Finally, we are compelled to question whether allowing the jury to consider all four charges at issue in this cause when Appellant, at most, was subject to punishment for only two offenses of larceny constituted reversible, prejudicial error, requiring a new trial or whether some less drastic remedy might be fashioned. We are mindful of our holding in State v. Koton, 157 W.Va. 558, 202 S.E.2d 823 (1974), that the failure to instruct the jury that it might return a verdict of guilty to no more than one of two inherently inconsistent offenses constitutes reversible error. The offenses in the instant case represent alternative theories for proving larceny, involving the same criminal conduct as to each victim. The situation here is much more akin to an indictment charging premeditated murder and, alternatively, felony murder. In these latter circumstances, this Court has held that the case may be put to the jury under either theory, that the jury may convict under either theory and that it is of no moment if some of the jurors convicted under one theory and the rest under the alternative theory so long as the entire jury agreed upon the verdict of guilty.See footnote 40 40 We believe that under the circumstances here, it is appropriate to treat the jury verdict in like manner, as two findings of guilt, one for the larceny of the property of Elkins and the other for the larceny of the property of Micro Vane.See footnote 41 41 As a consequence, it is not necessary in our view to order a new trial. All four of the offenses before us are expressly stated by the statutes defining them to constitute larceny. It will be sufficient here to correct the conviction record and to re-sentence Appellant for two counts of larceny,See footnote 42 42 that is, one count as to each victim.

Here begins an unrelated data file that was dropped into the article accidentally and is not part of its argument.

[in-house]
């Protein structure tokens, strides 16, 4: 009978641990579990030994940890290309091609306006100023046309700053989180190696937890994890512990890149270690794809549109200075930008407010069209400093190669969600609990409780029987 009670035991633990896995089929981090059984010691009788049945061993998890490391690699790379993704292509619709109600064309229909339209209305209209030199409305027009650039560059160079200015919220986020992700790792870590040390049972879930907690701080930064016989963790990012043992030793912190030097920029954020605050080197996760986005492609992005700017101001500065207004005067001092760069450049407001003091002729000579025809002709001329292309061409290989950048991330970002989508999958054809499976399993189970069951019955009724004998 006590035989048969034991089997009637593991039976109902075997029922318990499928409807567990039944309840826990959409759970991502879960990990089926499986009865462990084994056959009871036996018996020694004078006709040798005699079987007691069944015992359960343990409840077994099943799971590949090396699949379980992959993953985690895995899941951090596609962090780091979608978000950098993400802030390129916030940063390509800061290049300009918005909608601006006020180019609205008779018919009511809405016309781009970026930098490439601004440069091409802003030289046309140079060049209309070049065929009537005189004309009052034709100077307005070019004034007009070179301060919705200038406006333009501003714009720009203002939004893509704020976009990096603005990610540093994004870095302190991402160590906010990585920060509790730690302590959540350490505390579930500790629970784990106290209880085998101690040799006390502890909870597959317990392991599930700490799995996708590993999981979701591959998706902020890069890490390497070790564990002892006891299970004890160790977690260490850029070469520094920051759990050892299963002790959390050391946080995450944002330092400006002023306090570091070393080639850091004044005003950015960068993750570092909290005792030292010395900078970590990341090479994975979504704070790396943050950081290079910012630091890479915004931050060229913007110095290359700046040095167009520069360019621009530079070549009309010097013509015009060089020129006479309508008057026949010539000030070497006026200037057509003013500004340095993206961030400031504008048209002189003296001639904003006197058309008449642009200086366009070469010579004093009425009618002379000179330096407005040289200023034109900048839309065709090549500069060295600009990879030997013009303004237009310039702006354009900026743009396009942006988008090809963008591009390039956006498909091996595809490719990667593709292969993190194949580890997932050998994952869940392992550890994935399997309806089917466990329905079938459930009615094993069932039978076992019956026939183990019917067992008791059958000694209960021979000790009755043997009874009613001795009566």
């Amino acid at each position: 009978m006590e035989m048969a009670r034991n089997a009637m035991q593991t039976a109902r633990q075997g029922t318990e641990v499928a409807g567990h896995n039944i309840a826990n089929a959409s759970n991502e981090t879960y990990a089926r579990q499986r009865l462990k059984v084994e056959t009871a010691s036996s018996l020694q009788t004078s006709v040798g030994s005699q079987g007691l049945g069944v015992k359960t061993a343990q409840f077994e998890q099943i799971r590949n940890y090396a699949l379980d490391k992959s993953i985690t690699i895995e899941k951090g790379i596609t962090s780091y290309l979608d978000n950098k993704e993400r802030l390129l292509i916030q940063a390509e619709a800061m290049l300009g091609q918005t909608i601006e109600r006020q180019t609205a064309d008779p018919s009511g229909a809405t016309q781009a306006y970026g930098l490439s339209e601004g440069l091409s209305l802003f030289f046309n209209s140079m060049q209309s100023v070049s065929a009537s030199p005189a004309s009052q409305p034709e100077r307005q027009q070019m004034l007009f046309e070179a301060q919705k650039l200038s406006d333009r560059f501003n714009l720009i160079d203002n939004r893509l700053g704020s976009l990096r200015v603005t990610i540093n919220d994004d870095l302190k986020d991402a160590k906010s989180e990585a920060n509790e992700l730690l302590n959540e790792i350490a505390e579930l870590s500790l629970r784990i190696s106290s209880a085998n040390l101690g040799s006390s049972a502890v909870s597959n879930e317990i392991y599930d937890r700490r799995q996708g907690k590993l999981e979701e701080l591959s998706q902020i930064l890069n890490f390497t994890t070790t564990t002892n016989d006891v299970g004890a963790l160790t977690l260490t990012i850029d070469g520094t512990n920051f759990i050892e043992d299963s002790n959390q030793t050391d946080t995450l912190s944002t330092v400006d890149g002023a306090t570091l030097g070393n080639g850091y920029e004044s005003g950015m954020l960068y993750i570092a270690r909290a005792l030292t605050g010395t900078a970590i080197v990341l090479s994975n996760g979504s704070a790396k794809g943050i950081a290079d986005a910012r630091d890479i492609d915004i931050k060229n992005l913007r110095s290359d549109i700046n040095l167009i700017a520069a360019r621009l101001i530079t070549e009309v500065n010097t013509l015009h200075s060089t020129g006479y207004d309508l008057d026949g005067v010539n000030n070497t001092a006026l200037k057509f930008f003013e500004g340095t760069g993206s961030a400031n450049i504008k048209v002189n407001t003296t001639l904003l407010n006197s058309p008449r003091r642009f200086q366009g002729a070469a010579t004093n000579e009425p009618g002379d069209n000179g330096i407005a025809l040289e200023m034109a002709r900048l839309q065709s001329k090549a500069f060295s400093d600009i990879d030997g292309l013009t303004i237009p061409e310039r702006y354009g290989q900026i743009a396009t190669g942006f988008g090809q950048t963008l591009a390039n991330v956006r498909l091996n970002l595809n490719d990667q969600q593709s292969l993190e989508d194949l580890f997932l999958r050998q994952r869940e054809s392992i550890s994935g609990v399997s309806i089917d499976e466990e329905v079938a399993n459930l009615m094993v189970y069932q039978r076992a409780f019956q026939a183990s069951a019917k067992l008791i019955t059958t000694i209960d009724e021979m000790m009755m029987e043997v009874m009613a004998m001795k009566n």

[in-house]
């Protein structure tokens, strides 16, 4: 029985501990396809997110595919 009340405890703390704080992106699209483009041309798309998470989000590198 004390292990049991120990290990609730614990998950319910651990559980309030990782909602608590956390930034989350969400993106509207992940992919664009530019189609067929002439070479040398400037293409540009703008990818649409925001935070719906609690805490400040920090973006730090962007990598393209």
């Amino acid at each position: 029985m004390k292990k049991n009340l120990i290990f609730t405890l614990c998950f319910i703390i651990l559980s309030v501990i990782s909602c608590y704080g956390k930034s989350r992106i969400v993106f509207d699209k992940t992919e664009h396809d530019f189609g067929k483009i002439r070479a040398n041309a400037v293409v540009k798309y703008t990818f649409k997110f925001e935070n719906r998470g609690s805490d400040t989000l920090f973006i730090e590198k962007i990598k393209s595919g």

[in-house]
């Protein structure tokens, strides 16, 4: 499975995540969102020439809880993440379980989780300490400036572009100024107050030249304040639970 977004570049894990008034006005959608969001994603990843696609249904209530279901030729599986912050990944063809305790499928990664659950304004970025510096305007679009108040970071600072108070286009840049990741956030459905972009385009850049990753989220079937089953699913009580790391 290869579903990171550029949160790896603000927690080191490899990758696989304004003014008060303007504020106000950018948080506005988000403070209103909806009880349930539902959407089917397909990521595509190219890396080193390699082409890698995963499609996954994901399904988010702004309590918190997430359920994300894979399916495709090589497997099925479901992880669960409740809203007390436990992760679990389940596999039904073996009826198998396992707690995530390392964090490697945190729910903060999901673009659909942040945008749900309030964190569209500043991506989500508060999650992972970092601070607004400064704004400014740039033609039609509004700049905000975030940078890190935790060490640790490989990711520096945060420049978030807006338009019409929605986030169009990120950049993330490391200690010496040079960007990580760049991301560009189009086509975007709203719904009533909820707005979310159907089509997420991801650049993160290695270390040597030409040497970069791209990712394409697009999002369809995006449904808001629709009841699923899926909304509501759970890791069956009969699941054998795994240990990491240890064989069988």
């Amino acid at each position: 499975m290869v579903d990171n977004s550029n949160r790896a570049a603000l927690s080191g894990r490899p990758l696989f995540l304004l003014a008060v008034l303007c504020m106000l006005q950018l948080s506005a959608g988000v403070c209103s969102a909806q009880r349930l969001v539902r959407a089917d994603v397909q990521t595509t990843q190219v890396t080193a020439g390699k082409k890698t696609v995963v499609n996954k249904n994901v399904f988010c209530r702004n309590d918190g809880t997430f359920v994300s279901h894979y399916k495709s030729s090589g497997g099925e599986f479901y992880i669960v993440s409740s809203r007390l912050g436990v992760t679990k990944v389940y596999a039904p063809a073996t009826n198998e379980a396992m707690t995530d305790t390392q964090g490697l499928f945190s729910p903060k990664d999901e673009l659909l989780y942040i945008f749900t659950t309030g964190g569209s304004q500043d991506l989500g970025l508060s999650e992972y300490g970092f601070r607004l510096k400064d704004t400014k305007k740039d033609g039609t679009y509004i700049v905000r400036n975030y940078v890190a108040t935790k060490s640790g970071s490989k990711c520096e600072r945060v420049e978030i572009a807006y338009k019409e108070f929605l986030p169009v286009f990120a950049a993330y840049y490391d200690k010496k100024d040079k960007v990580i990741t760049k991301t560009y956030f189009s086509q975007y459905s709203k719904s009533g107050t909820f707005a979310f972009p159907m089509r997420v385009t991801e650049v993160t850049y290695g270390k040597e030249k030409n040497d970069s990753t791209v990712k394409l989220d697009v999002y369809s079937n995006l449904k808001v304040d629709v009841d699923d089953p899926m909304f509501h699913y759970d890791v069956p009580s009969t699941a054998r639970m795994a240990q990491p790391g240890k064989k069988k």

For the reasons assigned, we do not disturb the verdicts of guilty returned against Appellant, but reverse the order of conviction entered July 6, 1999, and the sentencing order of August 22, 1999, and remand the case to the Circuit Court of Randolph County, with directions to enter a new order of conviction on the indictments and verdicts of the jury thereon heretofore returned, finding Appellant convicted of the offense of larceny with respect to the indictments charging larceny of the property of the victim Elkins, and finding Appellant convicted of the offense of larceny with respect to the indictments charging larceny of the property of the victim Micro Vane, and with the further directions to re- sentence Appellant upon the two convictions so entered. By requiring the entry of new conviction and sentencing orders, we do not mean to imply that a further pre-sentence report is required or that the trial court's discretion in permitting probation or imposing consecutive or concurrent sentences should be disturbed. We leave those matters to the sound discretion of the trial court.